Economic recovery will remain slow towards the end of the year
At the global level, economic recovery lost momentum in September and October. The exception was China, where economic recovery remained strong. In the remainder of the year, it is most likely that the global economy will continue to recover gradually. However, there are two risks that could lead to a deterioration in the economic situation of the U.S. and Europe. First, there could be more widespread restrictions on economic activity in these regions, as the contagion curve continues to climb. Second, household consumption could contract if the approval of the new fiscal stimulus package in the United States is further delayed.
In addition, the standstill in the economic recovery process, the growing risks to productive activity in advanced economies, and the uncertainty about the outcome of U.S. elections, have altogether caused an increase in global risk aversion and demand for safe-haven assets.
The recent changes in the global environment have had both positive and negative implications for the Peruvian economy. On the one hand, increased demand for safe-haven assets, such as the U.S. dollar, has caused the local exchange rate (Soles per U.S. Dollar) to reach its highest level in 20 years. On the other hand, high uncertainty levels have kept the price of gold at historically high levels, and the solid recovery of the Chinese economy has fostered the continuous improvement of the price of copper, which reached a 2-year high. In October, export prices were thus almost 20% above their level last year.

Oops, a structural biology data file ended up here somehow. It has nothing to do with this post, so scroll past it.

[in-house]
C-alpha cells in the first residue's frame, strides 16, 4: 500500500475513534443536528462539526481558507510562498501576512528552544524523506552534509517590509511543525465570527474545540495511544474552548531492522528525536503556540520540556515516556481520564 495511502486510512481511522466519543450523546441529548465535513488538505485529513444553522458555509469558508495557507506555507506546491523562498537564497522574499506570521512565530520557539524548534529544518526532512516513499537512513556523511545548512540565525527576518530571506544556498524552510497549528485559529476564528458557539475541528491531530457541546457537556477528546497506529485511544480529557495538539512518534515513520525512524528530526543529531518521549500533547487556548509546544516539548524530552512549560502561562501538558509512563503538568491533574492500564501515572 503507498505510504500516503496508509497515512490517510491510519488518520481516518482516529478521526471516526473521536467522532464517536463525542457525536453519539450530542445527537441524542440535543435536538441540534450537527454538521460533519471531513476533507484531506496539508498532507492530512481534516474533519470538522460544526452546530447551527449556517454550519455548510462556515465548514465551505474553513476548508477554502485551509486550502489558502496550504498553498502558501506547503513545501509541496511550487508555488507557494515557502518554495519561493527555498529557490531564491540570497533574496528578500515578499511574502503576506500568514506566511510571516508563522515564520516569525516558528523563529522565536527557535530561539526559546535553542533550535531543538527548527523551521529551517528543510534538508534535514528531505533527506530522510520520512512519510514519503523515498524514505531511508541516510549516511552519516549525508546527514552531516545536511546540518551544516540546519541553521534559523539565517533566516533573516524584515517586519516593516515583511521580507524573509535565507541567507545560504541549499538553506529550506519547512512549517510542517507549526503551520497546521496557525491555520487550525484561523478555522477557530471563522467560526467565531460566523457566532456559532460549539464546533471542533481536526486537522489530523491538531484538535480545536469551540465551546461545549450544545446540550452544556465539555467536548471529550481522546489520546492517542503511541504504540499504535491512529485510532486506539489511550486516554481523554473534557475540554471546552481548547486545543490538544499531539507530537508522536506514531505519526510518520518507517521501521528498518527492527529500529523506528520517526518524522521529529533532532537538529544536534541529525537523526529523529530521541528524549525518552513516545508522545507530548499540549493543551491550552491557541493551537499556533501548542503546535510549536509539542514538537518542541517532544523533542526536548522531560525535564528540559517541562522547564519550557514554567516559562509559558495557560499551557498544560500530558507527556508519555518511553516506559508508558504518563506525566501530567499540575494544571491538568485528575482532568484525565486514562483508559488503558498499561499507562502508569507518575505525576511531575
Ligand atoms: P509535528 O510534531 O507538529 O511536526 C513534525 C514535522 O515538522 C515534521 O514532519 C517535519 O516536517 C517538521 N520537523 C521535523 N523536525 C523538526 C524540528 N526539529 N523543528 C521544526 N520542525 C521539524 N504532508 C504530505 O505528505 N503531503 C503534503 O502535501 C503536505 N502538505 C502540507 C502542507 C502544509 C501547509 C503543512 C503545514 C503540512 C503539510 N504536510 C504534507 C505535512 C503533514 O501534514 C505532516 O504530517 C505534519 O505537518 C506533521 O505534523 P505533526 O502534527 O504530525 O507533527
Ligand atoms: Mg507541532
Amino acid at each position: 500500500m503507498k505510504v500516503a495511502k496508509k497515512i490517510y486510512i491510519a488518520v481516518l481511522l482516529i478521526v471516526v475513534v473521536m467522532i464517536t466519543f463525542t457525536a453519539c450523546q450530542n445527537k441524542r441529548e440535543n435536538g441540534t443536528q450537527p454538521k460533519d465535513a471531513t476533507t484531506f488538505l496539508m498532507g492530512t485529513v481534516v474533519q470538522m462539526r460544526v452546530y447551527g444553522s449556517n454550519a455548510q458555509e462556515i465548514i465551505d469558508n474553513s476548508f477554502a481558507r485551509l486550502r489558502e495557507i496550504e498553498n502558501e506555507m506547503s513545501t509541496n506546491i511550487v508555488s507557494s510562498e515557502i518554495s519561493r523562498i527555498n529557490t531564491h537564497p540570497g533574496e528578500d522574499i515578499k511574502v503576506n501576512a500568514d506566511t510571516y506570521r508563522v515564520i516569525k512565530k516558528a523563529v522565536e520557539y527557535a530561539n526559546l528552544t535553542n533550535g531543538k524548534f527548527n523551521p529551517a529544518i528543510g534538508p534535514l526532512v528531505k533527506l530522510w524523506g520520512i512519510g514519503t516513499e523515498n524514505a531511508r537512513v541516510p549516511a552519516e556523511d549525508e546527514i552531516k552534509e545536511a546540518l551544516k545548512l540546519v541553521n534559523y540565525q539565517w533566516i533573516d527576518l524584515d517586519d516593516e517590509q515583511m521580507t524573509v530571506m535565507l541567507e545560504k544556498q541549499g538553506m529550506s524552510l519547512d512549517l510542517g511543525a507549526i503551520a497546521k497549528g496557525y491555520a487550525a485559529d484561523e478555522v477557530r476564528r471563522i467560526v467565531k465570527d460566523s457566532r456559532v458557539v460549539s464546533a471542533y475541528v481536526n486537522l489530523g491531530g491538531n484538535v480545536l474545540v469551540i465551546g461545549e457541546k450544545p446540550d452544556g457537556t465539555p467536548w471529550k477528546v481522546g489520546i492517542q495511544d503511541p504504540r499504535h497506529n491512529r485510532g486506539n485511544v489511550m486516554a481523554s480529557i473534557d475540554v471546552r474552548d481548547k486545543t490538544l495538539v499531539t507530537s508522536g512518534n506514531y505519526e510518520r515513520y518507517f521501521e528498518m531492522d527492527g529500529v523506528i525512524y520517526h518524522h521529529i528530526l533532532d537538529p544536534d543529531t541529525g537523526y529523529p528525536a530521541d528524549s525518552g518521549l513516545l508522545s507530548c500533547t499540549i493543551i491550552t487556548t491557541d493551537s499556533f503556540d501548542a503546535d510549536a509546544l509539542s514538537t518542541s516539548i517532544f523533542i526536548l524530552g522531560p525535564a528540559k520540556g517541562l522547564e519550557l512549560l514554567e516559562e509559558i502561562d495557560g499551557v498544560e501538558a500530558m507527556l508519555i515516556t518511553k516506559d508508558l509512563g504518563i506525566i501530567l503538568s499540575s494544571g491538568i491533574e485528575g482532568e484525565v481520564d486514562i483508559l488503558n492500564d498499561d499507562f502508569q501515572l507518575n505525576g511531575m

In Peru, the pace of economic recovery has slowed down in recent months for two reasons: there is a lower impulse for the reopening of local productive activities, and domestic demand remains weak. In spite of this, sales in some markets, such as new housing, lightweight vehicles, and cement, have continued to recover rapidly in recent months, even exceeding their pre COVID19 levels.
Towards the end of the year, it is most likely that the speed of recovery will remain low, as several factors will continue to limit the recovery of domestic and external demand. COVID-19 will continue to restrict the normal functioning of the economy and the mobilization of people, public spending will continue to make a limited contribution to economic recovery, the impulse of liquidity programs will continue to decrease gradually, and regulatory risk and electoral uncertainty will further limit the recovery of business investment.
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